Could fungal computers help ease workplace stress?

Emerging technology, from VR to compostable fungus-based wearable computers, might help alleviate workplace stress – but only as part of a broader package that respects data privacy, has informed consent, and looks at the big picture

Fungal Computing

Every April, Stress Awareness month aims to bring to light the negative effects of workplace anxiety. Awareness, though, may not be the problem. Britain knows it is stressed: half of UK employees say they’re “very” or “fairly” stressed at their jobs, and four in 10 worry about work outside of office hours. At a global level, 65% of employees regularly experience stress or anger daily, according to Gallup.

Too much stress is bad for us, leading to health problems, from insomnia and fatigue to cardiovascular issues and anxiety. With a stonking 78% of employees saying they’d leave their jobs due to stress, according to a report by employee benefits firm Unum UK, this isn’t just a health issue, but an issue for employers struggling to retain talent too. 

In fictional worlds, from the Jetsons to Wall-E, technology has stepped in to do the work for us and make our lives less stressful – with varying results. But despite the prominence of technology in our daily lives, we seem to be more and more stressed each year. Can innovation really help us – or are we doomed to remain stressed forever?

Mushroom for improvement

Leaps in technology, combined with greater understanding of mental health, are encouraging technologists to explore more out-of-the-box approaches to tackling stress. 

Some organisations are experimenting with virtual-reality systems to transport employees to more serene places. 

If that sounds a little dystopian – as when Russian cattle had VR headsets strapped to their heads to relieve bovine anxiety – research suggests that this is actually pretty effective in reducing biochemical stress in humans, albeit only in the short term

Meanwhile, other businesses have built smart ‘neurotech’ headbands that detect brainwaves, allowing wearers to collect data points on their stress levels and plan accordingly.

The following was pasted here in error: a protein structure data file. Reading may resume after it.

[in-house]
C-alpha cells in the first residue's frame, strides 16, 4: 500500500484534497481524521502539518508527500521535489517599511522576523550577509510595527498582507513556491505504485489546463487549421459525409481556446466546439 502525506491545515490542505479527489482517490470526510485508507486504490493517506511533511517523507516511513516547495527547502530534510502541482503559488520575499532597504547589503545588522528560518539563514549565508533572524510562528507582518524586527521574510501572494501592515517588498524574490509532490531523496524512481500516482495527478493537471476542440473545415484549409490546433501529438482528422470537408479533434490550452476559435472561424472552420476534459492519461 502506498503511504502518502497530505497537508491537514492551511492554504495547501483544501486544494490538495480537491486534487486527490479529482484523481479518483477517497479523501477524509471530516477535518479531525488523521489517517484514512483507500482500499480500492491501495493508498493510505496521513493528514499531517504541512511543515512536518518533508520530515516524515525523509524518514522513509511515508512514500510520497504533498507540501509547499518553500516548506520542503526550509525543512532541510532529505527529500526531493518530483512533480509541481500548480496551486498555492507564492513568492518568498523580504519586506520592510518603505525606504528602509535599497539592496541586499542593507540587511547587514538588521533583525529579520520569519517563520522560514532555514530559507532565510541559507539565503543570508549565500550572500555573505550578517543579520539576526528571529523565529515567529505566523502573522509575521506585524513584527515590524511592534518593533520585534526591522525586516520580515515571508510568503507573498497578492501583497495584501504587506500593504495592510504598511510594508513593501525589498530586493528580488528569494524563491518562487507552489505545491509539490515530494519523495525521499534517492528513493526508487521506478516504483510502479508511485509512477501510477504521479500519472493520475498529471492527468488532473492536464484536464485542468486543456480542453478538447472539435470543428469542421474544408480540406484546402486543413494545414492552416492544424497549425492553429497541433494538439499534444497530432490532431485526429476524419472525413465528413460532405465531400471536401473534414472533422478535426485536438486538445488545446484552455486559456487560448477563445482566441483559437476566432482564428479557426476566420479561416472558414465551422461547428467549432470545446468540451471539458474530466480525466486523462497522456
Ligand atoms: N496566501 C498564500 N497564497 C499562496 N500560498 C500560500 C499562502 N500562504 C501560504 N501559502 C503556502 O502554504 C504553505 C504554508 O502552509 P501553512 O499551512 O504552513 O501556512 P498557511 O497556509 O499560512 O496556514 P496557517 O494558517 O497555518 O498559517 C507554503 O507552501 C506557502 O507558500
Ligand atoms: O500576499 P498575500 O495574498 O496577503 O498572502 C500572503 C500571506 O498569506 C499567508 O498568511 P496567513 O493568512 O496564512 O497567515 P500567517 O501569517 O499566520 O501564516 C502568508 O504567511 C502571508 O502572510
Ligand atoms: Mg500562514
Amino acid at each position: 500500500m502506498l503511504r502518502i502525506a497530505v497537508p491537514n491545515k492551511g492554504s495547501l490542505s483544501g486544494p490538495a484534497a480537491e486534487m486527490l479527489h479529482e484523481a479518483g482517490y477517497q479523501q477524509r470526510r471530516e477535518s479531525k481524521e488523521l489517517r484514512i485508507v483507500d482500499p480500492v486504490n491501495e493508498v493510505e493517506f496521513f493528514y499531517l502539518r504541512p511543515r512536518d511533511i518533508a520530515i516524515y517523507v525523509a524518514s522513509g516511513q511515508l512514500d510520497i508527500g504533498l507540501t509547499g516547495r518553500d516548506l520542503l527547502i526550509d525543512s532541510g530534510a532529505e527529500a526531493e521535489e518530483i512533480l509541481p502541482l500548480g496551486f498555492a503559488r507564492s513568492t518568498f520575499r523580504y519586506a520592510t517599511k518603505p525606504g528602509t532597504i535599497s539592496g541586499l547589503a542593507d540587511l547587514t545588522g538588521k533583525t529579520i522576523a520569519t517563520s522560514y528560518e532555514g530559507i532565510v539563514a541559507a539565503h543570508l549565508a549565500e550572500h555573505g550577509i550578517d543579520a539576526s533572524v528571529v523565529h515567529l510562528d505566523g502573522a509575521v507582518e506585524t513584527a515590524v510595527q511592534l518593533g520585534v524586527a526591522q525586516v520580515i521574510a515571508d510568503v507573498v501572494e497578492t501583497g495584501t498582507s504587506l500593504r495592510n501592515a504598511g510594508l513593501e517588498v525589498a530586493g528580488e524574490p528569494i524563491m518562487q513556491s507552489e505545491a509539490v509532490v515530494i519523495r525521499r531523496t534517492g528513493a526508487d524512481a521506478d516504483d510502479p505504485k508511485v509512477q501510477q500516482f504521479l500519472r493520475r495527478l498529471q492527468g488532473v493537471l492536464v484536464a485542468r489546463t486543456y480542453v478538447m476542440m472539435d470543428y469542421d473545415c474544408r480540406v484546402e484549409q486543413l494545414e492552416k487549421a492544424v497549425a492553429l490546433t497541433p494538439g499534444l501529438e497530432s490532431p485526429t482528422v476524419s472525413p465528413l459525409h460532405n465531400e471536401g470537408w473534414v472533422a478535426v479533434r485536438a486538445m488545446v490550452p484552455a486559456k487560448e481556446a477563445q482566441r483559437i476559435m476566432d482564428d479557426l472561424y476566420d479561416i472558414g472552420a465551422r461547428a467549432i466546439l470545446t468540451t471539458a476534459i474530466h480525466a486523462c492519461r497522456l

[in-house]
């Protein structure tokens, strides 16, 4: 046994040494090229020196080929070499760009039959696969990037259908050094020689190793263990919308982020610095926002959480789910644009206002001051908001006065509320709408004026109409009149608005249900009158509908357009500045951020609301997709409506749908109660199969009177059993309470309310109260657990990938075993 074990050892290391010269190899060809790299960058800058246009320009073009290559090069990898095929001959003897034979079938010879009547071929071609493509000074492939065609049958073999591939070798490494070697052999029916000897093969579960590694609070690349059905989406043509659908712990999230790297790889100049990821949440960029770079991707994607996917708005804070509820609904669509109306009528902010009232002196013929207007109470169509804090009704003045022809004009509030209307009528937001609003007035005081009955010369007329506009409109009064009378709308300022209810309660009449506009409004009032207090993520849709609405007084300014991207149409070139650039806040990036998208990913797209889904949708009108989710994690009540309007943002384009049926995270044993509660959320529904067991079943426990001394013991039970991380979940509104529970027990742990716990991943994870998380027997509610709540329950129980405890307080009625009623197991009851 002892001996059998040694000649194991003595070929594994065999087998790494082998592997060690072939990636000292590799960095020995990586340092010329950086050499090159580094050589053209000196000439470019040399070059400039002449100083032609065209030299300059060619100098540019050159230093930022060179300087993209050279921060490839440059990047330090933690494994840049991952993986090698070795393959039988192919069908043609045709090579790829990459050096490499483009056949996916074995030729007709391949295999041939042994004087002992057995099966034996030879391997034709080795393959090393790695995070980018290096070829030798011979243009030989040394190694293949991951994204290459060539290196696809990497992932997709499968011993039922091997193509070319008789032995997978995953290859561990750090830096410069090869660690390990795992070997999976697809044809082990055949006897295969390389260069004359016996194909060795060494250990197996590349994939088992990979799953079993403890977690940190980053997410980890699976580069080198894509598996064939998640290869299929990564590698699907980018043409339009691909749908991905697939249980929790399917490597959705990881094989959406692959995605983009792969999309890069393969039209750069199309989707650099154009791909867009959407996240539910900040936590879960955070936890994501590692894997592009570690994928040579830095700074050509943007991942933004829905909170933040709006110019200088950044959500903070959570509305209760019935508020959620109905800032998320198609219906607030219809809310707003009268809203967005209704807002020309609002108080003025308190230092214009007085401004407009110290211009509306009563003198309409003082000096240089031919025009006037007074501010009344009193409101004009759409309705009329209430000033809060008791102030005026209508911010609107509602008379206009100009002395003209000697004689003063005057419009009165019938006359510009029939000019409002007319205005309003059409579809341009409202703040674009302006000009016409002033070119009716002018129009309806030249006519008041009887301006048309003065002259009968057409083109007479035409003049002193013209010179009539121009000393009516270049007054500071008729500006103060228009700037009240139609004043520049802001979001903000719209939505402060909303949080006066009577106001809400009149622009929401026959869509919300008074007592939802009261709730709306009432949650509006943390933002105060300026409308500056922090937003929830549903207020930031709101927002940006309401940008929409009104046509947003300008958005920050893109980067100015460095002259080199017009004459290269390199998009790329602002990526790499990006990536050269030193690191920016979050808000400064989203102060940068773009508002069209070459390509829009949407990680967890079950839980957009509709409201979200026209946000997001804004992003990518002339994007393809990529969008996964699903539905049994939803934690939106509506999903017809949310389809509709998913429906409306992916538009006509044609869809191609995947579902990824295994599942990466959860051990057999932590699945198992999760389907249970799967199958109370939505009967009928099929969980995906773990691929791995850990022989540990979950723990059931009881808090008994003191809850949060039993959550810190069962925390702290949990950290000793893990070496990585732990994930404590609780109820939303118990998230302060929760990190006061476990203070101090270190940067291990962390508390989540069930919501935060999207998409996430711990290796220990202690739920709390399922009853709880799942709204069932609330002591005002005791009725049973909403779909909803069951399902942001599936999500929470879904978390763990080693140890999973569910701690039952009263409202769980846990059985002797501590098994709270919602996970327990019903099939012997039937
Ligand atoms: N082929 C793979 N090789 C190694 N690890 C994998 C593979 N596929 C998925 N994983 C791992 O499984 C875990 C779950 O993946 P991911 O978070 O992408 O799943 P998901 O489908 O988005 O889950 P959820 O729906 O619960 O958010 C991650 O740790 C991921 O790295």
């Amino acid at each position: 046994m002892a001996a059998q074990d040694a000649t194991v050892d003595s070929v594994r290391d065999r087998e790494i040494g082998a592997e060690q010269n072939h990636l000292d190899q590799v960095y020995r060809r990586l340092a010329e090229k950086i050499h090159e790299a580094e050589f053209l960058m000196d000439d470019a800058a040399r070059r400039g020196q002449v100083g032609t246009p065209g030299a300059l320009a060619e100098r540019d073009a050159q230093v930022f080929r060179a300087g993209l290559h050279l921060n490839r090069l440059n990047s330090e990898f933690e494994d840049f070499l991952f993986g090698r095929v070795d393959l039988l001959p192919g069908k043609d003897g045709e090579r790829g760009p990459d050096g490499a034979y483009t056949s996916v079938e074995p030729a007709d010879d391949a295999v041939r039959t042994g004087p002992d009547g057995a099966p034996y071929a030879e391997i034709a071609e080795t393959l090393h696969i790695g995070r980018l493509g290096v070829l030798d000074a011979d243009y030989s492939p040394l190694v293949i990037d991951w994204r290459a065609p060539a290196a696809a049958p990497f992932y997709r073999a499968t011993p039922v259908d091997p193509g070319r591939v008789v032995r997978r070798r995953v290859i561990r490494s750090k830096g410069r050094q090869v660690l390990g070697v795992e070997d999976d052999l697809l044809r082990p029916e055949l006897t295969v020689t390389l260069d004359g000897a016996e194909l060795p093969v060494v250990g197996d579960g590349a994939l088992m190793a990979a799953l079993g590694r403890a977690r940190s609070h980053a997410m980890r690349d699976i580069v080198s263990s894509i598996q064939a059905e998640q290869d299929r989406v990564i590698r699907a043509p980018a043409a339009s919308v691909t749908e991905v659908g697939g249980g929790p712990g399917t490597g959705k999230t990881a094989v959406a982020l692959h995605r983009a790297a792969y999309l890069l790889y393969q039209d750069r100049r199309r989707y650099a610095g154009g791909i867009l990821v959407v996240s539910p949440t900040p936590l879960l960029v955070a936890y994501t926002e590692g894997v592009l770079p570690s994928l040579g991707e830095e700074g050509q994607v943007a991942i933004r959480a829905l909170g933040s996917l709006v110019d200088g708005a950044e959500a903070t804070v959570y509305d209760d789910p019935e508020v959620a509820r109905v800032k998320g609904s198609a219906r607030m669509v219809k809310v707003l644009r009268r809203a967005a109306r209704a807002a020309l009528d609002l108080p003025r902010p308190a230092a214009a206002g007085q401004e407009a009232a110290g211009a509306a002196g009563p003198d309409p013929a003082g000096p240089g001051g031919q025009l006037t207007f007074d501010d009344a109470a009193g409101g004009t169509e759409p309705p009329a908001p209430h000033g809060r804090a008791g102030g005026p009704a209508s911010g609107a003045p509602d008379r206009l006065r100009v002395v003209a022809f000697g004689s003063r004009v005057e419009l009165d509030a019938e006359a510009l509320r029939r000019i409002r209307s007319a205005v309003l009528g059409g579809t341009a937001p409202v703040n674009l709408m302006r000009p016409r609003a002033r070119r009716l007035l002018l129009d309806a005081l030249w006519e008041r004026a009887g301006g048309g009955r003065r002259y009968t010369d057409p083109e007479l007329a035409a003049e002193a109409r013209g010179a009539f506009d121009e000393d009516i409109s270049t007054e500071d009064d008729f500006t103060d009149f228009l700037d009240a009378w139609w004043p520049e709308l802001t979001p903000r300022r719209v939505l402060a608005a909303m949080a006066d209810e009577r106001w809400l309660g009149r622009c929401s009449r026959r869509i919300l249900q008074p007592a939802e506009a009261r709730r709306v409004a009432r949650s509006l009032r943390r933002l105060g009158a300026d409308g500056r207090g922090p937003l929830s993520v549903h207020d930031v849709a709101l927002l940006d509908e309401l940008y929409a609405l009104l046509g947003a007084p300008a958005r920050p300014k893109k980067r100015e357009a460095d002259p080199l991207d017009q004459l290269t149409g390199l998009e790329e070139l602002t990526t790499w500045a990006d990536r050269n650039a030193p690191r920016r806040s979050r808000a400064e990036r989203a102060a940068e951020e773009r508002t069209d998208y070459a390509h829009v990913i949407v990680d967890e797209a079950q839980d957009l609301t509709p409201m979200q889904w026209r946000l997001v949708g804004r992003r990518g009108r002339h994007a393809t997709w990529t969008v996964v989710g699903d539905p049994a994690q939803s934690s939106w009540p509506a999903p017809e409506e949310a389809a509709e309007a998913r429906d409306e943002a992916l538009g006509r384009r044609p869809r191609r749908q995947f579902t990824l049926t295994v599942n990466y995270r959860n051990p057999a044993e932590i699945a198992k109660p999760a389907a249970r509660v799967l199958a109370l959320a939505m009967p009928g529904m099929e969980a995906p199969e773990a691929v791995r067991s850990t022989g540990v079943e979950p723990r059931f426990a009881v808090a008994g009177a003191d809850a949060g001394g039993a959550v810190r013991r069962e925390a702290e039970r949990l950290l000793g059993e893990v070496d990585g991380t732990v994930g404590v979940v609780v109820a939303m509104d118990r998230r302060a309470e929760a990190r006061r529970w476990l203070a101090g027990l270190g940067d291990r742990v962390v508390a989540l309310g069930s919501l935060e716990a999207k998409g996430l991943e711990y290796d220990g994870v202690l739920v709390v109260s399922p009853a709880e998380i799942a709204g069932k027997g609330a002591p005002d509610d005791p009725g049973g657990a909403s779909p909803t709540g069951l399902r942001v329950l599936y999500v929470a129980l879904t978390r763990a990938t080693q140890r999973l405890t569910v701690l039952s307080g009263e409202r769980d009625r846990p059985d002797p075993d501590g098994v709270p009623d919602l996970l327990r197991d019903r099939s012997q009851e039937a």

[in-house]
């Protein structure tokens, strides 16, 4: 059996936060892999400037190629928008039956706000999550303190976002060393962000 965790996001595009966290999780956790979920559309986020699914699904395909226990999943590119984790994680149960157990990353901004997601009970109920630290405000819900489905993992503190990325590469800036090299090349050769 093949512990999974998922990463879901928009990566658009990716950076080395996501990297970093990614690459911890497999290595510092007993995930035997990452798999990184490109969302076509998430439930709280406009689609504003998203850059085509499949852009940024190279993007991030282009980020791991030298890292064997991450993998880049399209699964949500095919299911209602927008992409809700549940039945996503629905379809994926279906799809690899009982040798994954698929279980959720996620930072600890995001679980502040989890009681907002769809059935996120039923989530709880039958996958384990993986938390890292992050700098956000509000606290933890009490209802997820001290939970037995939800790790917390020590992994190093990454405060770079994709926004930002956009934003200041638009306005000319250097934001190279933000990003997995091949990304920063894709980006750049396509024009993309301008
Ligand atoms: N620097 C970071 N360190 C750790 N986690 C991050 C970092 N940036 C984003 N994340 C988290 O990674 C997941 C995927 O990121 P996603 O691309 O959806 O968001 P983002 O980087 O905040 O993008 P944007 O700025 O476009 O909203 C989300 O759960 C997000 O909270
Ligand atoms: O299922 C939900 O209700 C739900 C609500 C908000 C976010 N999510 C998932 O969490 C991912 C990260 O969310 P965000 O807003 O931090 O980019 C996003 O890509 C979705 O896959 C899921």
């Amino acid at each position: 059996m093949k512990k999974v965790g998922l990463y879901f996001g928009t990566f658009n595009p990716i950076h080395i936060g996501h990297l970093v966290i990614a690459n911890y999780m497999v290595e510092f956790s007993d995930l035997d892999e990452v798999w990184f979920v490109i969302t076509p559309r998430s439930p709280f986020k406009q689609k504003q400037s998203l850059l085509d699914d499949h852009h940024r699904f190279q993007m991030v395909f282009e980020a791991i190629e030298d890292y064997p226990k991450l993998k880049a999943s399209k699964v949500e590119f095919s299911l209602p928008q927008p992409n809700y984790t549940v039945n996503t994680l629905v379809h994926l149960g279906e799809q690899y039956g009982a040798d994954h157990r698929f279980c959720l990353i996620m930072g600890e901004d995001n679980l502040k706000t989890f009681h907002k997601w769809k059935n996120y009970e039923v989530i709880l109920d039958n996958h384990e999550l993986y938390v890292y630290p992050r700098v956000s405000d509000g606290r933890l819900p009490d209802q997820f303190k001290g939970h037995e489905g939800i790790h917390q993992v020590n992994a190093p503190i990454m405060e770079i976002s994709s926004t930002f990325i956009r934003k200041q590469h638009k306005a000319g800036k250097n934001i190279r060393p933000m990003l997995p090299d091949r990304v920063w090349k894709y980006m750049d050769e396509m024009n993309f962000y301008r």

We may not have to buckle objects to our heads to learn the secrets of our stress. One possible avenue for more targeted stress detection is fungus-based computing materials, a new type of computing that fuses mechanical electronics with biology. 

Andrew Adamatzky is professor of unconventional computing at the University of the West of England. He runs a ‘wetware’ lab that investigates everything from sensors using single-cell biological organisms such as slime moulds, to electronic circuits orchestrated by swarms of soldier crabs. 

Mycelium, the vegetative part of fungus, communicates with trees through underground ‘Mycorrhizal networks’ and possibly exhibits spatial recognition, learning, and short-term memory. At the cutting edge of this mushroom-based research are theories that this all constitutes a kind of collective, fungal mind

In lab experiments, Adamatzky and his team exposed oyster mushrooms to hydrocortisone – an analogue to the stress hormone cortisol – and the mycelium responded electrochemically. Accordingly, a recent paper by Adamatzky proposes that mycelium could one day be integrated in biosensing wearables that detect human stress levels. Picture this: mycelial material weaved into wristbands, headbands and bracelets, or even melded with everyday objects such as furniture or keyboards.

This new material might even help robots to ‘feel’, using something called ‘fungal skin’, a thick layer of pure mycelium grown in liquid culture. “Fungal skin responds to tactile and optical stimulation with distinctive patterns of electrical activity,” says Adamatzky.

For humans, tapping into this mushroom intelligence could lead to other kinds of fungus-based sensors, which Adamatzky says could “monitor various health parameters, such as body temperature, hydration levels, or even detect pollutants in the environment”. 

Although these computing systems are in their infancy, this fungal future could have broad applications, especially in life sciences. Because these would be biological systems, the smart objects like biodegradable sensors could even be compostable. “Once they’ve served their purpose, they can naturally decompose, reducing electronic waste,” Adamatzky says.

Stress engine optimisation

Stress itself, though, may not be the enemy. Some stress is good for us, according to recent research by the INSEAD Business School. The problem is when there’s so much stress that it overwhelms us.